BA: Loaded down
The most striking number in British Airways results for the past year was the £3bn it spent on fuel, which was 44.5% higher than in the previous year.
So for all the talk from Willie Walsh, BA's chief executive, that "the global downturn makes this the harshest trading environment we have ever faced", without the £900m jump in fuel costs the airline would have been very comfortably in profit: operating profits would have been around £700m.
In fact the evidence of BA's revenues is not of a cataclysmic global recession. Passenger revenues rose 3.1% to £7.8bn and cargo revenues were 9.4% higher at £673m. Which is not boom boom, but nor is it financial disaster at 30,000 feet.
What actually caused BA's worst ever loss of £401m before tax and the suspension of the dividend was a lamentable rise in costs: engineering and "other" aircraft costs increased by £59m or 13.1%; landing fees were 14.2% or £75m higher. Even staff costs rose a bit.
So it's difficult to avoid the impression that at least part of BA's agony, its descent in just 12 months from record profits to record losses, was of its own making - though plainly there's a limit to what it can do to hedge itself against the near-collapse in the value of sterling (which pushes up the cost of fuel) and against the volatility in the dollar oil price.
The better news is that BA expects to pay rather less for fuel this year.
Also it's cutting costs: staff are being offered the option of temporary or permanent part-time working and unpaid leave; the company is negotiating "productivity changes" with trade unions; there'll be no management bonuses (surely BA didn't contemplate paying bonuses in this climate?).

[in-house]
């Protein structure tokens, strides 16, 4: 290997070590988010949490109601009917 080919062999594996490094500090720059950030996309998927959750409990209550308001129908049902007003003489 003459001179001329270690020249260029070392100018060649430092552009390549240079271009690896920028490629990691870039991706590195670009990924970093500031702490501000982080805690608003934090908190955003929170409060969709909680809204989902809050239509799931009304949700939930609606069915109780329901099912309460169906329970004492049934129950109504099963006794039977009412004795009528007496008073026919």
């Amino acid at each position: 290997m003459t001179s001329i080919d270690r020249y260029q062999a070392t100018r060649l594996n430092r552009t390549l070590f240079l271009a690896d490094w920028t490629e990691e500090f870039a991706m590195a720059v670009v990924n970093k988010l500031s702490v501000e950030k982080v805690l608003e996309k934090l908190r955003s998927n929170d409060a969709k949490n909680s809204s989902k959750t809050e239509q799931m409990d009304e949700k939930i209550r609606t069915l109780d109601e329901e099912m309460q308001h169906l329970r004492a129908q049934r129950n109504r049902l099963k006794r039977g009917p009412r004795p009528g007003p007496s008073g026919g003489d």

Walsh sees no end in sight to the sharp decline in demand for air travel. At the end of the year, therefore, BA moved to cutting prices rather than squeezing more revenue out of individual customers.
However it's the uncertainties that overwhelm and the company has decided not to issue any guidance on what its results might look like in the coming year.
And if you're looking for reasons to be fearful about the outlook for BA, there's this resonant statement pertaining to the hole in its pension funds: "if the financial markets deteriorate further, our pension deficit may increase, impacting balance sheet liabilities, which may in turn affect our ability to raise additional funds".
It's not clear how big the hole in this pension fund is right now. The analyst John Ralfe thinks it could be around £3bn.
What is clear is that the quantum of BA's debt and the value of its net assets are moving in opposite directions at a worryingly fast rate.
Net borrowings rose by more than £1bn last year, to £2.4bn, dwarfing shareholders' equity of £1.6bn (which fell by an alarming 46%).
At a time when - as Walsh says - the economic flying conditions are as bad as they've ever been, those liabilities are a heavy burden to be carrying in the hold.